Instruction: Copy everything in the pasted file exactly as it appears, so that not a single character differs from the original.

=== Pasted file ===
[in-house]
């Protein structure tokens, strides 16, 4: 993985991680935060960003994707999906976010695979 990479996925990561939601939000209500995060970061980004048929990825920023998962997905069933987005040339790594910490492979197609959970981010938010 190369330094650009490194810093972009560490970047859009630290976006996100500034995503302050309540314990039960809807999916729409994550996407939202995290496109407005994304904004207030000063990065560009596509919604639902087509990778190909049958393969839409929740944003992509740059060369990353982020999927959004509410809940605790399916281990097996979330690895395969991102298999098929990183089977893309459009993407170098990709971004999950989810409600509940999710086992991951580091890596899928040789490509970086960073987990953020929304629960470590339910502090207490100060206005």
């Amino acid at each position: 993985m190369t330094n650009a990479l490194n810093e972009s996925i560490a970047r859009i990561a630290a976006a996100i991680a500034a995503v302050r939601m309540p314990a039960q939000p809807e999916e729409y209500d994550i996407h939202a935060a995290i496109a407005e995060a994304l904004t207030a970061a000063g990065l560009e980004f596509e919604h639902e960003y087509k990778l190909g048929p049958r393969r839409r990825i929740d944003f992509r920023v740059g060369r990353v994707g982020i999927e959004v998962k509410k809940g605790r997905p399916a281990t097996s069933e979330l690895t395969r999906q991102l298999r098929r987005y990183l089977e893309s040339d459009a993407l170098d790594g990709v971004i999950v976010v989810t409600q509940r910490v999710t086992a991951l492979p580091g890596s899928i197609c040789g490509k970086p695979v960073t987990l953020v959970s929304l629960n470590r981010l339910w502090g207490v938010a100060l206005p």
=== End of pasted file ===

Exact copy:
[in-house]
């Protein structure tokens, strides 16, 4: 993985991680935060960003994707999906976010695979 990479996925990561939601939000209500995060970061980004048929990825920023998962997905069933987005040339790594910490492979197609959970981010938010 190369330094650009490194810093972009560490970047859009630290976006996100500034995503302050309540314990039960809807999916729409994550996407939202995290496109407005994304904004207030000063990065560009596509919604639902087509990778190909049958393969839409929740944003992509740059060369990353982020999927959004509410809940605790399916281990097996979330690895395969991102298999098929990183089977893309459009993407170098990709971004999950989810409600509940999710086992991951580091890596899928040789490509970086960073987990953020929304629960470590339910502090207490100060206005």
């Amino acid at each position: 993985m190369t330094n650009a990479l490194n810093e972009s996925i560490a970047r859009i990561a630290a976006a996100i991680a500034a995503v302050r939601m309540p314990a039960q939000p809807e999916e729409y209500d994550i996407h939202a935060a995290i496109a407005e995060a994304l904004t207030a970061a000063g990065l560009e980004f596509e919604h639902e960003y087509k990778l190909g048929p049958r393969r839409r990825i929740d944003f992509r920023v740059g060369r990353v994707g982020i999927e959004v998962k509410k809940g605790r997905p399916a281990t097996s069933e979330l690895t395969r999906q991102l298999r098929r987005y990183l089977e893309s040339d459009a993407l170098d790594g990709v971004i999950v976010v989810t409600q509940r910490v999710t086992a991951l492979p580091g890596s899928i197609c040789g490509k970086p695979v960073t987990l953020v959970s929304l629960n470590r981010l339910w502090g207490v938010a100060l206005p």